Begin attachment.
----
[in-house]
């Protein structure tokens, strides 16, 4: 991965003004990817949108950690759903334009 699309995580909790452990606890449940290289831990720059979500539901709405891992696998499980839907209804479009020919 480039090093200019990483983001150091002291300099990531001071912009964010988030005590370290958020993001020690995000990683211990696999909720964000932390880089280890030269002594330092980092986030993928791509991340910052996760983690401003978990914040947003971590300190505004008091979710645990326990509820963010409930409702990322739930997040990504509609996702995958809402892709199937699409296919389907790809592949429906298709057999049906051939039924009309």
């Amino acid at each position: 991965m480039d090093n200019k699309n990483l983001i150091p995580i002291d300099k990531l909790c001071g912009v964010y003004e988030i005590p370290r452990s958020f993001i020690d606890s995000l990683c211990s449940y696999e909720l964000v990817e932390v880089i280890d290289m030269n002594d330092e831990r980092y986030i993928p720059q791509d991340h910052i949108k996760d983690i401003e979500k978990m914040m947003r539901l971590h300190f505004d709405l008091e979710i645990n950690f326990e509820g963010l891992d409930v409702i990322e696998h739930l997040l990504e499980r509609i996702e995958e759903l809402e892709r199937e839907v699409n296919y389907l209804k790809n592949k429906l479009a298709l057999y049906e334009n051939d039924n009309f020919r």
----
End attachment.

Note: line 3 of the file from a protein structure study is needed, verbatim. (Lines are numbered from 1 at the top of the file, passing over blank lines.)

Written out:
């Amino acid at each position: 991965m480039d090093n200019k699309n990483l983001i150091p995580i002291d300099k990531l909790c001071g912009v964010y003004e988030i005590p370290r452990s958020f993001i020690d606890s995000l990683c211990s449940y696999e909720l964000v990817e932390v880089i280890d290289m030269n002594d330092e831990r980092y986030i993928p720059q791509d991340h910052i949108k996760d983690i401003e979500k978990m914040m947003r539901l971590h300190f505004d709405l008091e979710i645990n950690f326990e509820g963010l891992d409930v409702i990322e696998h739930l997040l990504e499980r509609i996702e995958e759903l809402e892709r199937e839907v699409n296919y389907l209804k790809n592949k429906l479009a298709l057999y049906e334009n051939d039924n009309f020919r």